Next up on the parade is Shadowland #2 (of 5). I want to try and follow this till the end by getting this and Daredevil, but it is going to be hard. It is very generic in many ways and has characters in it just to have characters in it. Daredevil is obviously possessed or something, people die and are revived with the hand so often that no death in this story line has any meaning and we have random characters that don’t fit at all. I have no intention of getting the book, but really introducing a new Power Man in the midst of this stuff is fine, but a mini-series?? Is Ghost Rider really appropriate or fitting in this setting and now Kingpin trying to join forces with the good guys? I also laughed as the Kingpin apparently used mystical scrolls I guess to call in Ghost Rider. This feels so contrived. Even the John Cassaday cover seemed to be lacking.

Another book that I felt missed the mark and left me longing for better days with the character was Magnus Robot Fighter #1. First off Bill Reinhold’s art was not dazzling at all. It was competent and it was not generic it just lack a certain je ne sais quoi. The story itself was unchanged from what the blueprint was from the Valiant days of the character. I heard some complain that Solar was the same thing also, but I thought it was different enough and the art was better so I’m sold on that series right now, but not Magnus. It felt by the numbers and a cookie cutter approach. Plus Russ Manning’s art for the reprint of the first Magnus #1 outstripped Reinhold’s work, which is not a good thing when trying to revive a character. I like Shooter so I will give this 2 more issues to garner my interest but as a first issue this was a miss.

What was not a miss was Cary Bates and Renato Arlem on Superman The Last Family of Krypton #1 (of 3). I was wondering how Cary’s work would come across to me now as he was squarely rooted into another time frame, but this story was very well done. Arlem’s artwork was great and certainly made it easy on the eyes and Cary’s work read very well. It was a perfect Elseworld story taking one thing and changing it and then letting the story fall naturally from there. The premise Jor-el and Lara made the trip with Kal-el to Earth. We see the conflicts that occur between Jor-el and Lara, the Kents are worked into the equation, Lex Luthor is recruited by Jor-el’s company he set up on Earth, twins are born to Lara and I’m looking forward to issue #2.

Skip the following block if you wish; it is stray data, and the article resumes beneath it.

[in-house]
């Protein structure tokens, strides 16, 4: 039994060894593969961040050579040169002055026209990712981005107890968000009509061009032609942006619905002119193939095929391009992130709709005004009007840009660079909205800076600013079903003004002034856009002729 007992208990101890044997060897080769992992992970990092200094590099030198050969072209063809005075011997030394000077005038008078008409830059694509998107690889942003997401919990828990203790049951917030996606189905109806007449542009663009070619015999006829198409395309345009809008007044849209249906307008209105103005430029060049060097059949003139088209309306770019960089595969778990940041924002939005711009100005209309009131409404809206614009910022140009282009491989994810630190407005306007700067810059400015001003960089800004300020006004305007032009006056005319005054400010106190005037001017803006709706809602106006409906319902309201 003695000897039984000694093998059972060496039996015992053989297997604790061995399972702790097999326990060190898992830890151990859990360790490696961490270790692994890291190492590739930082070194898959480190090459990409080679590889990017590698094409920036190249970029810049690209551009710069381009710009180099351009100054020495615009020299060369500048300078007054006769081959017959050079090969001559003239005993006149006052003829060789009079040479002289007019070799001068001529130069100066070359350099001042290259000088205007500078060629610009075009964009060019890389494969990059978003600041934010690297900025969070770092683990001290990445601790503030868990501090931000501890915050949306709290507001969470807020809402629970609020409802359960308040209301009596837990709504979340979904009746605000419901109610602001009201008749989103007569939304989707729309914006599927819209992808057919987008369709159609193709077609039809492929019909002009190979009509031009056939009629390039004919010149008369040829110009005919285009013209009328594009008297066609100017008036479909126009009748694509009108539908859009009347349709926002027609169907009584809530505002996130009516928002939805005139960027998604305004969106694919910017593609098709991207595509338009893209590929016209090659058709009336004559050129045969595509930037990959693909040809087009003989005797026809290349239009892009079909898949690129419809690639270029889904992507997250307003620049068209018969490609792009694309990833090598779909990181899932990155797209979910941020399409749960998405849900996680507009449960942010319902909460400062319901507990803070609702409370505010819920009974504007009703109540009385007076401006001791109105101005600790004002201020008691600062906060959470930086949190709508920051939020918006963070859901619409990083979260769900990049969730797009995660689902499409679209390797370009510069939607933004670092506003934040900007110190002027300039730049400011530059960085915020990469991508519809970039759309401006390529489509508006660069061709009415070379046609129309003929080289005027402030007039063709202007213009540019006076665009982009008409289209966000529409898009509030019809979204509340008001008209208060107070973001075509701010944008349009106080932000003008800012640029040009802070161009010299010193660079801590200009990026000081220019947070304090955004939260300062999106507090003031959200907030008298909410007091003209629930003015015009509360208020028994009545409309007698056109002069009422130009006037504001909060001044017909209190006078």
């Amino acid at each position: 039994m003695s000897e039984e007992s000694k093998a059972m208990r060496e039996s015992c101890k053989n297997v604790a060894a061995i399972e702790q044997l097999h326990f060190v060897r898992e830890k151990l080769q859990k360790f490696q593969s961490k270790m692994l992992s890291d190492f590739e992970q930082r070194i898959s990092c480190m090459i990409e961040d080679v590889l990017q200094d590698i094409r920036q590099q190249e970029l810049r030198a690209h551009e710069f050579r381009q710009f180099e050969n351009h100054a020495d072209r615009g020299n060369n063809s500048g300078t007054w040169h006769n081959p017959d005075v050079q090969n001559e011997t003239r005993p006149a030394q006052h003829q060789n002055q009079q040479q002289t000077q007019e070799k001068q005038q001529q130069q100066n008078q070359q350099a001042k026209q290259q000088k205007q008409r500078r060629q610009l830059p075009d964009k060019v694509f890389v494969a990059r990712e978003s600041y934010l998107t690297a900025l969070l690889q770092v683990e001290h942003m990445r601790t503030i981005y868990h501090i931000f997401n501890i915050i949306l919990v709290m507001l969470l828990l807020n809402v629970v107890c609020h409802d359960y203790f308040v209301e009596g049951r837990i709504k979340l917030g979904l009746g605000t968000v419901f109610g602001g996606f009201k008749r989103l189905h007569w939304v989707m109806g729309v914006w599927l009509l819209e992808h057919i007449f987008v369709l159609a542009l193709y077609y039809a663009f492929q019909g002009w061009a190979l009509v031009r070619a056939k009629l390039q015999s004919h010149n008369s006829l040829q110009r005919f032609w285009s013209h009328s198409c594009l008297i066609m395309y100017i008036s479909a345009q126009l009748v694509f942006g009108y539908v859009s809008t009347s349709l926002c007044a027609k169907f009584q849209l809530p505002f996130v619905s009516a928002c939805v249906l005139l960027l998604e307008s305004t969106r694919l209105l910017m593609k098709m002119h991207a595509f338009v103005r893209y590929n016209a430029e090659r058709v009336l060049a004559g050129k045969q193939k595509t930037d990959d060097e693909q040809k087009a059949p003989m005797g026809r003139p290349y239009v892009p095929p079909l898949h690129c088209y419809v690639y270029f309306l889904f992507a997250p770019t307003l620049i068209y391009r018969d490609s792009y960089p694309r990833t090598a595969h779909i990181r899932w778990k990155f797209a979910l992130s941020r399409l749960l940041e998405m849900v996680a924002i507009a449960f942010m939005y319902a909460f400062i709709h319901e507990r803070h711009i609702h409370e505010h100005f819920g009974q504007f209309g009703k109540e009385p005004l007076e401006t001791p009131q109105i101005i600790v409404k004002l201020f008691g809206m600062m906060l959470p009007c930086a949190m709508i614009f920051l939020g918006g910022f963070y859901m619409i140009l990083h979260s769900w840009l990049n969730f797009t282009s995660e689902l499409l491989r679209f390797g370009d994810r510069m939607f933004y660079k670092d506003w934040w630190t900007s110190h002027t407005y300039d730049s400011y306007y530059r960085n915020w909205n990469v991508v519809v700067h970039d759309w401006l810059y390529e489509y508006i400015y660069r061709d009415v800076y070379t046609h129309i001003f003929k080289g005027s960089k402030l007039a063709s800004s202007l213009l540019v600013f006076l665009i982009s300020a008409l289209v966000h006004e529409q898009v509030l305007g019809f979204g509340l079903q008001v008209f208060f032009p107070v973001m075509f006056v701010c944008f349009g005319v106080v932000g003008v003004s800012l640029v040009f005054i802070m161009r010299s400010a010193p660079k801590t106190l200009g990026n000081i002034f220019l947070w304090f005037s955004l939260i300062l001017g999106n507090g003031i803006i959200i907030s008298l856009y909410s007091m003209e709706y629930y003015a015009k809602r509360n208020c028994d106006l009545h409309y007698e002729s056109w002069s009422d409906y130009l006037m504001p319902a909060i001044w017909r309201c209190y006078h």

Secret Six #24 confused the heck of me, but it was still very enjoyable. The entire gang is now in the old west as Ragdoll’s sister is coming after the group with Deathstroke as her man to take them out. At the end of the story it appears the series is over since they are all dead. Obviously next issue we will learn about how this is some sort of mindscape or its like, but it was another highly enjoyable issue of this series. In fact this series has to be considered Gail Simone’s best work in comics to date. Hopefully DC will get around to recognizing just how good this book is and give it some heavy marketing push.

Next up is Sweet Tooth #12 and this issue was full of revelations and setting the stage for what is to come. I love this series and I believe I read (so much coming out of CCI I can’t follow all of it) that Lemire says all of his stories have endings. I’m hoping that is true as that means Sweet Tooth should continue to build and build. I find stories that have an ending usually read better as they go along. It does not mean that the character has to die or the comic has to stop, it just means that the base premise of the original story idea has an endpoint.

To wrap it up I have to mention Red Robin #15 and IZombie #4. Both series are at different stages, but both continue to be solid well done books that continuing moving their characters forward. If I’m following a continuing series then that is the baseline of what I want from a book.

All in all this was a good week for comics in my view. There were a couple of clunkers and a few books pushing themselves towards cancellation, but for the most part a good week.